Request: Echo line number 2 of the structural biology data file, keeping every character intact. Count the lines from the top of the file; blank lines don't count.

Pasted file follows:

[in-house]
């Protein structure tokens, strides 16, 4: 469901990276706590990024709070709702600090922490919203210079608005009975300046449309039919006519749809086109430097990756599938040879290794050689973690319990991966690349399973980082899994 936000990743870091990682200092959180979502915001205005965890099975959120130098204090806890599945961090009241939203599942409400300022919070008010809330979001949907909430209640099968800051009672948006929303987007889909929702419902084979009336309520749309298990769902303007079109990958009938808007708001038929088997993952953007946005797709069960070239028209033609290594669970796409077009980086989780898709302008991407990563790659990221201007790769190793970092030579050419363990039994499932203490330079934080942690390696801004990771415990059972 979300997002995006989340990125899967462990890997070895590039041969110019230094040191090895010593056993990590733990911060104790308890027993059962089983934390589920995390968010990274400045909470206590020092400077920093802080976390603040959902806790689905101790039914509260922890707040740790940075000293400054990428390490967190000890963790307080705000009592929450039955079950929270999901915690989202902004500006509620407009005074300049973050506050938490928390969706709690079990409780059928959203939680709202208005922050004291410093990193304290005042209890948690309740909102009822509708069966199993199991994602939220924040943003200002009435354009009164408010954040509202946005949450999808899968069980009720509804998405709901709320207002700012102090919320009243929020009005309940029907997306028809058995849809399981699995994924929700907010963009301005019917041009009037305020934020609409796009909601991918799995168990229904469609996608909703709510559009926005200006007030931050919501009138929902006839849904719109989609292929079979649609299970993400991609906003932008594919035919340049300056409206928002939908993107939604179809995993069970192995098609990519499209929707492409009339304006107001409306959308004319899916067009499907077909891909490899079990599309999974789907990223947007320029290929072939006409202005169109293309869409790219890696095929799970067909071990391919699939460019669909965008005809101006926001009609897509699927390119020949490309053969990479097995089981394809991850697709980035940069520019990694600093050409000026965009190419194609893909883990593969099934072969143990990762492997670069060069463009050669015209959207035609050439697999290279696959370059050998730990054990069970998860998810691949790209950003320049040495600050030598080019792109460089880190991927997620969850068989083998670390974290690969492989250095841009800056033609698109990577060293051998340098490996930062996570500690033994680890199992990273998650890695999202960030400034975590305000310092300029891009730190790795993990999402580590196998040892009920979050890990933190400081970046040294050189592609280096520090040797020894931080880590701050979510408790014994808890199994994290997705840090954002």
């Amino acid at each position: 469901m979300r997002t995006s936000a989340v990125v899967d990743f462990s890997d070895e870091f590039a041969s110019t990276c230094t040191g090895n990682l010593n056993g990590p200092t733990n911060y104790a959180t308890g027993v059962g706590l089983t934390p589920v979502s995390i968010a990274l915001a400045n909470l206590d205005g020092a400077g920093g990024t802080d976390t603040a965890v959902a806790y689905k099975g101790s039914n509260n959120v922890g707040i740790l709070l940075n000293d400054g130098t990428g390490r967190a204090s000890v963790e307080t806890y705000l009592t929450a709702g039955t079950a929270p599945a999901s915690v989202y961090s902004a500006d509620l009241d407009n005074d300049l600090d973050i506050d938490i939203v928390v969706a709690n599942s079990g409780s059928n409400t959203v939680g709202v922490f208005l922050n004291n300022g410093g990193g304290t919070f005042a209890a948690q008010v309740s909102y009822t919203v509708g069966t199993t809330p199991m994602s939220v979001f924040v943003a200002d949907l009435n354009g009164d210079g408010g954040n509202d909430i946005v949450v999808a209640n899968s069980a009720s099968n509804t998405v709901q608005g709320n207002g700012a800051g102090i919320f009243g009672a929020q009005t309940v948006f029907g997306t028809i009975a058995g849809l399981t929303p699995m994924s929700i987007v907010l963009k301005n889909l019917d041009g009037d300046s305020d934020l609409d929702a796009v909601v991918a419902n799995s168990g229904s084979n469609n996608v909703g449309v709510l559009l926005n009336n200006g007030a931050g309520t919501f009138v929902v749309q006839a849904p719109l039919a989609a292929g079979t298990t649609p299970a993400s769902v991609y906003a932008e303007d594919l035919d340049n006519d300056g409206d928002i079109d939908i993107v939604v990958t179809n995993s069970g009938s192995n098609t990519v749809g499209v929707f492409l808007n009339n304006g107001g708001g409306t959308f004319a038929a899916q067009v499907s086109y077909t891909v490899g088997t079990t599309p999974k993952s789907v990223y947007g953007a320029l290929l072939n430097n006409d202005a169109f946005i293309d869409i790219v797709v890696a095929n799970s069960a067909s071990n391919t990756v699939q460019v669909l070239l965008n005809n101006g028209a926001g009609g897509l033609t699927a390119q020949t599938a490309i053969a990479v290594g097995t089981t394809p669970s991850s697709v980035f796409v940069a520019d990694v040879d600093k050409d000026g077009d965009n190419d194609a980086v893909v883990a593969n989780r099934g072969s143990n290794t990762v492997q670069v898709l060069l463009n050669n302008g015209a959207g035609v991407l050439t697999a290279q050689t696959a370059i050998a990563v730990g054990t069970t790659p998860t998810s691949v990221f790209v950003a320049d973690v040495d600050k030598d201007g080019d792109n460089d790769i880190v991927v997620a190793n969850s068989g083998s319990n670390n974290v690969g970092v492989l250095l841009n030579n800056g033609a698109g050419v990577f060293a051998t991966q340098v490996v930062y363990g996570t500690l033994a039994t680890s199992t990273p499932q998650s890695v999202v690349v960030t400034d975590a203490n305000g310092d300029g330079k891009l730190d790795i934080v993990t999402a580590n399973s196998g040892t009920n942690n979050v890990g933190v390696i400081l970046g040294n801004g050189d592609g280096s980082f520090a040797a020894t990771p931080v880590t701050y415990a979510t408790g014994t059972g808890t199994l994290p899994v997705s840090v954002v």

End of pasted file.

């Protein structure tokens, strides 16, 4: 469901990276706590990024709070709702600090922490919203210079608005009975300046449309039919006519749809086109430097990756599938040879290794050689973690319990991966690349399973980082899994 936000990743870091990682200092959180979502915001205005965890099975959120130098204090806890599945961090009241939203599942409400300022919070008010809330979001949907909430209640099968800051009672948006929303987007889909929702419902084979009336309520749309298990769902303007079109990958009938808007708001038929088997993952953007946005797709069960070239028209033609290594669970796409077009980086989780898709302008991407990563790659990221201007790769190793970092030579050419363990039994499932203490330079934080942690390696801004990771415990059972 979300997002995006989340990125899967462990890997070895590039041969110019230094040191090895010593056993990590733990911060104790308890027993059962089983934390589920995390968010990274400045909470206590020092400077920093802080976390603040959902806790689905101790039914509260922890707040740790940075000293400054990428390490967190000890963790307080705000009592929450039955079950929270999901915690989202902004500006509620407009005074300049973050506050938490928390969706709690079990409780059928959203939680709202208005922050004291410093990193304290005042209890948690309740909102009822509708069966199993199991994602939220924040943003200002009435354009009164408010954040509202946005949450999808899968069980009720509804998405709901709320207002700012102090919320009243929020009005309940029907997306028809058995849809399981699995994924929700907010963009301005019917041009009037305020934020609409796009909601991918799995168990229904469609996608909703709510559009926005200006007030931050919501009138929902006839849904719109989609292929079979649609299970993400991609906003932008594919035919340049300056409206928002939908993107939604179809995993069970192995098609990519499209929707492409009339304006107001409306959308004319899916067009499907077909891909490899079990599309999974789907990223947007320029290929072939006409202005169109293309869409790219890696095929799970067909071990391919699939460019669909965008005809101006926001009609897509699927390119020949490309053969990479097995089981394809991850697709980035940069520019990694600093050409000026965009190419194609893909883990593969099934072969143990990762492997670069060069463009050669015209959207035609050439697999290279696959370059050998730990054990069970998860998810691949790209950003320049040495600050030598080019792109460089880190991927997620969850068989083998670390974290690969492989250095841009800056033609698109990577060293051998340098490996930062996570500690033994680890199992990273998650890695999202960030400034975590305000310092300029891009730190790795993990999402580590196998040892009920979050890990933190400081970046040294050189592609280096520090040797020894931080880590701050979510408790014994808890199994994290997705840090954002």